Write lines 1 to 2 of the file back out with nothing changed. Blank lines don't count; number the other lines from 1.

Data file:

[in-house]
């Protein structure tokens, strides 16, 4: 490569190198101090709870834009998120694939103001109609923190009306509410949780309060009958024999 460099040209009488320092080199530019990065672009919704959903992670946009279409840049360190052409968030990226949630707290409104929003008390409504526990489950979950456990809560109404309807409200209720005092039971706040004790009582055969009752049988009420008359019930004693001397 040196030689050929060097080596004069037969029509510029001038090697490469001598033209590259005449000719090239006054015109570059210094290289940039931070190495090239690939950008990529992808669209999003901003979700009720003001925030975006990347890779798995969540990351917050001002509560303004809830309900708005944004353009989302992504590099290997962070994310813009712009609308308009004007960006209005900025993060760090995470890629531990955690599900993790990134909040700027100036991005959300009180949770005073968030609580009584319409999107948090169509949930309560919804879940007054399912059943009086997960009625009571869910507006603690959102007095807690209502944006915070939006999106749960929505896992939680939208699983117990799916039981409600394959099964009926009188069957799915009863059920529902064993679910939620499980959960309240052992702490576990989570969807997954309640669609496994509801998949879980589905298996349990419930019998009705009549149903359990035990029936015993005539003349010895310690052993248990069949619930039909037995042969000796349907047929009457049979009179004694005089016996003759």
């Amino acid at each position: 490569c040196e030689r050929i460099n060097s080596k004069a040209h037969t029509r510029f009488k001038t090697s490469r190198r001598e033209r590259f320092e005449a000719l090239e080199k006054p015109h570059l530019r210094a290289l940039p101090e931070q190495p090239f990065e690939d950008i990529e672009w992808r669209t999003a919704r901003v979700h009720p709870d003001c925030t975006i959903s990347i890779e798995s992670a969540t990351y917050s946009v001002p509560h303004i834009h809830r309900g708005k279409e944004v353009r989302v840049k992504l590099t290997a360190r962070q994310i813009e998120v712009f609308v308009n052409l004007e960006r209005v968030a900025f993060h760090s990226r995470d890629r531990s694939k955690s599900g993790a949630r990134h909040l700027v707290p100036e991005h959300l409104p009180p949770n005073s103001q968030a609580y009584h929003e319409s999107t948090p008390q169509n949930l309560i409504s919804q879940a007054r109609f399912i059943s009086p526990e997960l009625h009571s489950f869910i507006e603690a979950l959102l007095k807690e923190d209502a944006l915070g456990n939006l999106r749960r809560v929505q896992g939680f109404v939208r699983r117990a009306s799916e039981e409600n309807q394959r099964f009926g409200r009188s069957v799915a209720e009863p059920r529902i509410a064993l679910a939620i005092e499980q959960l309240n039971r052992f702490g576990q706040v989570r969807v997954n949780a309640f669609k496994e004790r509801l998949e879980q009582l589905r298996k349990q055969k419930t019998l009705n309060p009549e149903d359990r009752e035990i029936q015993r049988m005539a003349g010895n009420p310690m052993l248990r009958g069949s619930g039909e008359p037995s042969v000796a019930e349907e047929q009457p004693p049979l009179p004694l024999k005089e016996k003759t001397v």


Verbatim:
[in-house]
């Protein structure tokens, strides 16, 4: 490569190198101090709870834009998120694939103001109609923190009306509410949780309060009958024999 460099040209009488320092080199530019990065672009919704959903992670946009279409840049360190052409968030990226949630707290409104929003008390409504526990489950979950456990809560109404309807409200209720005092039971706040004790009582055969009752049988009420008359019930004693001397 040196030689050929060097080596004069037969029509510029001038090697490469001598033209590259005449000719090239006054015109570059210094290289940039931070190495090239690939950008990529992808669209999003901003979700009720003001925030975006990347890779798995969540990351917050001002509560303004809830309900708005944004353009989302992504590099290997962070994310813009712009609308308009004007960006209005900025993060760090995470890629531990955690599900993790990134909040700027100036991005959300009180949770005073968030609580009584319409999107948090169509949930309560919804879940007054399912059943009086997960009625009571869910507006603690959102007095807690209502944006915070939006999106749960929505896992939680939208699983117990799916039981409600394959099964009926009188069957799915009863059920529902064993679910939620499980959960309240052992702490576990989570969807997954309640669609496994509801998949879980589905298996349990419930019998009705009549149903359990035990029936015993005539003349010895310690052993248990069949619930039909037995042969000796349907047929009457049979009179004694005089016996003759």